That regulation aimed to implement a requirement of the Affordable Care Act (ACA) but left key details to regulators, such as the definition of overpayment.
The 2016 legal challenge to the rule, brought by UnitedHealthcare, particularly questioned the definitions of overpaymentand identification of overpayments.
The court’s ruling included the finding that the definition of how an overpayment would need to be identified was developed without adequate notice to MA plans.
MA plans still must report and return any overpayment within 60 days of the date on which the overpayment was identified, but now can use a reconciliation process to determine overpayments. And CMS can appeal the decision until Nov. 7, or it could promulgate a new overpayment rule.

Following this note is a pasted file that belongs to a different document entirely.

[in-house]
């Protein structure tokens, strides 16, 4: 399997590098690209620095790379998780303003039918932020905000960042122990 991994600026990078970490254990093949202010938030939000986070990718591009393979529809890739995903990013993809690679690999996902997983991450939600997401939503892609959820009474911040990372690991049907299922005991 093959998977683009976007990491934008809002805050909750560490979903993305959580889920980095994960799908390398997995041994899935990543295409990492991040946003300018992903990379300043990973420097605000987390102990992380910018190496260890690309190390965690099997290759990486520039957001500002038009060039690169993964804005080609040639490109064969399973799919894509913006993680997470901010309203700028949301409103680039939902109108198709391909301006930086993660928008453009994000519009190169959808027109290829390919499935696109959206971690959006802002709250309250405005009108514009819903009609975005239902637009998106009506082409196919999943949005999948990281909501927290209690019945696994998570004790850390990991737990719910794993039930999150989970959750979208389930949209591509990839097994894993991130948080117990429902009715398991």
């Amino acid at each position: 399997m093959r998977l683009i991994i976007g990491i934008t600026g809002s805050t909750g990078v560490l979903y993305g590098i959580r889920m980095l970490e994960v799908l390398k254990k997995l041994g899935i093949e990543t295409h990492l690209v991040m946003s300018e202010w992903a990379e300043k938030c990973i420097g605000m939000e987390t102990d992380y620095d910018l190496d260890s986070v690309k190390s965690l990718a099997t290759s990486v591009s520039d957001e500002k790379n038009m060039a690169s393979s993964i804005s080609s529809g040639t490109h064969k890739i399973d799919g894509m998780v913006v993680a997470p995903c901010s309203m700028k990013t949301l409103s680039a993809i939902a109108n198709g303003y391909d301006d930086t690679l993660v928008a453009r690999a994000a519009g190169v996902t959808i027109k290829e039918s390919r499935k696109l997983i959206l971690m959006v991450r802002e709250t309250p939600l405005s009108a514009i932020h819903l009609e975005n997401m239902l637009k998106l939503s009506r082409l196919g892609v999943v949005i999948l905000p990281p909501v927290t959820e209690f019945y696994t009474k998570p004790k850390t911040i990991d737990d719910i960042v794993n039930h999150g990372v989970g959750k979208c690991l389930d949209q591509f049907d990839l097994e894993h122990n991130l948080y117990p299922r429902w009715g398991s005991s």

The MA plan surge followed a June survey of hospital executives that indicated many were considering launching such plans.
A survey by Lumeris found 27 percent of 90 executives at major U.S. health systems said they intended to launch a MA plan within the next four years. However, only 29 percent of those respondents planning to launch a MA plan felt confident in their organization’s ability to do so successfully.
Lumeris, a value-based care managed services operator for health systems and providers, has found partnership models between hospitals and health plans are better for most providers it works with, rather than starting their own plans. A smaller group of health systems that are well positioned in their market and unable to find payer partners can benefit from launching their own health plans, said Jeff Carroll, executive director of health plans for Lumeris.